The Fidelity Sustainable Global Equity Income Fund focuses on investing in high quality dividend payers and owning those companies over a long-term horizon. As a dividend-based total return strategy, two key components of the total return we deliver are the dividends of the portfolio companies and their dividend growth. Integrating sustainability into our analysis helps us to focus on companies with resilient business models and therefore sustainable and growing dividend streams.
Many factors drive the long-term resilience of a business and therefore the resilience of its earnings and dividends. Industry structure, disruptive threats and pricing power are just a few of the factors our team analyse to build a forward-looking view of the prospects of a company. Another key aspect is to analyse a company’s stewardship of their business. Are strategic, operational and capital allocation decisions aligned with long-term value creation? Crucially, to answer this question we must consider the company’s management of its environmental and societal impact and whether company management are truly considering the long-term horizon.
Focusing on material risks
When carrying out this analysis, we must acknowledge that different businesses face different environmental and social challenges. For example, for our holdings in the water intensive semiconductor industry such as TSMC, water reduction policies should be in the spotlight. For our consumer staples holdings such as Unilever, the impact of their plastics and recycling policies are of greater importance. For the few relatively more energy intensive holdings in the portfolio such as industrial gases business Air Liquide, the company’s carbon reduction goals are one of our key areas of focus.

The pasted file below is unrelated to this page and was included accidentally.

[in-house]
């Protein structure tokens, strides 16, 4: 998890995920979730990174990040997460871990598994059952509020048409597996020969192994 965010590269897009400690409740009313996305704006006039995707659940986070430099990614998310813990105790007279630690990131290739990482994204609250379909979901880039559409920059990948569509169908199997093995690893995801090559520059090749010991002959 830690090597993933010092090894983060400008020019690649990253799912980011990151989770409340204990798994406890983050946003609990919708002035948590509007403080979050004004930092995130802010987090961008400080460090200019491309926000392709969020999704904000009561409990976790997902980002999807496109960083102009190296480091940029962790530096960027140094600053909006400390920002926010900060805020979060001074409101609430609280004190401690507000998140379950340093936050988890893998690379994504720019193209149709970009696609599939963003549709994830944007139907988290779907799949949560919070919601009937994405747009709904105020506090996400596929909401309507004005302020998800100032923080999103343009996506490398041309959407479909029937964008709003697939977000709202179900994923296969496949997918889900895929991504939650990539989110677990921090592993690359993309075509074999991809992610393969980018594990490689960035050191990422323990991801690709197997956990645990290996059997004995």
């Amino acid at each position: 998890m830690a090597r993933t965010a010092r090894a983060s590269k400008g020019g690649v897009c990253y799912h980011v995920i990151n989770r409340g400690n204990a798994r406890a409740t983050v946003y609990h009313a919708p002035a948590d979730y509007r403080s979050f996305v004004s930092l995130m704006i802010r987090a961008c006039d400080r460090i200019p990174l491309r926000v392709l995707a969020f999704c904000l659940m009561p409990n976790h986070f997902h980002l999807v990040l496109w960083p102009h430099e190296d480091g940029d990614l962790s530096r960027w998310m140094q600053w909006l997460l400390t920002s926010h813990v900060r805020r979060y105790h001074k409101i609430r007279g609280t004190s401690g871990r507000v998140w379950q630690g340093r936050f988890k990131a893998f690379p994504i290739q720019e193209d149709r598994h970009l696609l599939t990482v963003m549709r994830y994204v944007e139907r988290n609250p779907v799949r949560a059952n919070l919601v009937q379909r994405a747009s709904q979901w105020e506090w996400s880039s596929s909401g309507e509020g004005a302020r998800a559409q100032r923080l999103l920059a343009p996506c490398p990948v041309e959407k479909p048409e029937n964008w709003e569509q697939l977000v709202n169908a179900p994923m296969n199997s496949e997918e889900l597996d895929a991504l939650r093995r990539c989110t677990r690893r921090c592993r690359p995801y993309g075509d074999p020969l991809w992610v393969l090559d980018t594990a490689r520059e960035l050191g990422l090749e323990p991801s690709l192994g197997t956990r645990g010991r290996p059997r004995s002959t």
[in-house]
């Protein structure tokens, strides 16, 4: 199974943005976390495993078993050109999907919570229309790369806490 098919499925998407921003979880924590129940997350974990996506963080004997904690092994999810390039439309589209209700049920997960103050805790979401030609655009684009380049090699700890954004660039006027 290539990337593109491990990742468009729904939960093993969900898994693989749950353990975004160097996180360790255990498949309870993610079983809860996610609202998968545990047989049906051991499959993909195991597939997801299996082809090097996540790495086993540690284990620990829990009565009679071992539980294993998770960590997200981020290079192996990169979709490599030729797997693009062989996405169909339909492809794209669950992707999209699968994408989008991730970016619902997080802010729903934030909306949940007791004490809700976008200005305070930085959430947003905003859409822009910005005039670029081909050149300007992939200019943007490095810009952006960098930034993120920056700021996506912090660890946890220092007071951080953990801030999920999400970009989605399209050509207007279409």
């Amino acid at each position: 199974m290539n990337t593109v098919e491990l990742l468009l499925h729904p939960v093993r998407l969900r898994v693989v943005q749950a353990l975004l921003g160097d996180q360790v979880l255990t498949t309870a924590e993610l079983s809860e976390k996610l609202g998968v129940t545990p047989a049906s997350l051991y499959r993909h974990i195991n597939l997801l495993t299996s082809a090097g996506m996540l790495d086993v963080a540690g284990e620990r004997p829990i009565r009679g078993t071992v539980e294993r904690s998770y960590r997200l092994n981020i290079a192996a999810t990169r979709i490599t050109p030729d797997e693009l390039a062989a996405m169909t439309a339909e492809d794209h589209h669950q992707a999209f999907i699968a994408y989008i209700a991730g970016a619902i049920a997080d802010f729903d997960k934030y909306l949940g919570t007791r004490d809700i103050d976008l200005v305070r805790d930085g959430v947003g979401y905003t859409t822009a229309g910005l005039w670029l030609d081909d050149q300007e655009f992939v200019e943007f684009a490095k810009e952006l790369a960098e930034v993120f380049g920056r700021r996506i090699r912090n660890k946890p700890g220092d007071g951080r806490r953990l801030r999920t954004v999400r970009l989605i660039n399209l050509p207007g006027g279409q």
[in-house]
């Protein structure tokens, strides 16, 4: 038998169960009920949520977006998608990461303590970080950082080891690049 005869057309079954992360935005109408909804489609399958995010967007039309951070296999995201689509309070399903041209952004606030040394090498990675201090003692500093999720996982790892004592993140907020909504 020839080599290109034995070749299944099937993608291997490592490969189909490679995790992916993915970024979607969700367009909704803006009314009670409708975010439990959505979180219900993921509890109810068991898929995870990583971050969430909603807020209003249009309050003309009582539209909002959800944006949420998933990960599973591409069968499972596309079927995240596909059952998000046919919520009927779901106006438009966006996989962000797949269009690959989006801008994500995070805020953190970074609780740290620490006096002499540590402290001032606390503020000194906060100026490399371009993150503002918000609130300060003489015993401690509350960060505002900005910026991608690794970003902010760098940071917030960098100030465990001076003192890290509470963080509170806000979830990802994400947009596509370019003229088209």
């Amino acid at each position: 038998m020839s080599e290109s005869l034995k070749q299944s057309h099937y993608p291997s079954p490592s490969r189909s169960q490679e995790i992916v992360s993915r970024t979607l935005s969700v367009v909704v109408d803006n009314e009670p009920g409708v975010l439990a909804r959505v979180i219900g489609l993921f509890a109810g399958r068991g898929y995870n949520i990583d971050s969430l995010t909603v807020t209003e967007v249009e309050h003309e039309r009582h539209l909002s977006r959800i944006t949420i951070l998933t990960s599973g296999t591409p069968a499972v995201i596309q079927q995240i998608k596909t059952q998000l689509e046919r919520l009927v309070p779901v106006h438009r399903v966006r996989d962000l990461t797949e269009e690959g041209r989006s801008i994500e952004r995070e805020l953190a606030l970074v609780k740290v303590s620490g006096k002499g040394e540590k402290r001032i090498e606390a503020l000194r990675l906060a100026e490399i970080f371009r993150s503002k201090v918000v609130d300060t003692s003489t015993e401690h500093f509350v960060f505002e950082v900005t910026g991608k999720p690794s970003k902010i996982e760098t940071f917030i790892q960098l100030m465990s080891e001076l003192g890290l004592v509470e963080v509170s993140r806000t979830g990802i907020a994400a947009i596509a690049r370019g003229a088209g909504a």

Fidelity’s sustainability ratings provide the framework for focusing on the issues that matter and weighting them accordingly. Key indicators are identified and weighted according to their individual subsectors. These are supported by 130 underlying data points, alongside analysts’ qualitative assessment for each indicator.
Integrating sustainability into risk analysis
Poor management of environmental and societal risks can have a meaningful impact on future cash flows, whether through higher regulatory costs, litigation, brand erosion or stranded assets. We’ve seen examples of this with product miss-selling in the financial services industry or environmental liabilities leading to substantial fines for industrial companies. Sustainability analysis is a key part of a dividend investor’s toolkit to ensure companies are appropriately managing these risks and protecting the cash flows that support dividends.
This focus is also complementary to our emphasis on risk that is embedded throughout the strategy in order to deliver lower drawdowns than the market during stressed conditions. This begins at the stock specific level when sustainability risk is assessed alongside business model risk (will the company’s operating model prove resilient, are management demonstrating good governance in terms of capital allocation), financial risk (does the company have an appropriate level of debt on its balance sheet, are there poor environmental or societal practices that are likely to create significant off balance sheet liabilities) and valuation risk (are we overpaying for the business).
At the portfolio construction stage, we allocate the highest weighting to those stocks with lower estimated downside and lower weightings to those stocks where the range of outcomes is wider. Sustainability, therefore, forms a key building block of this multi-faceted approach to risk management.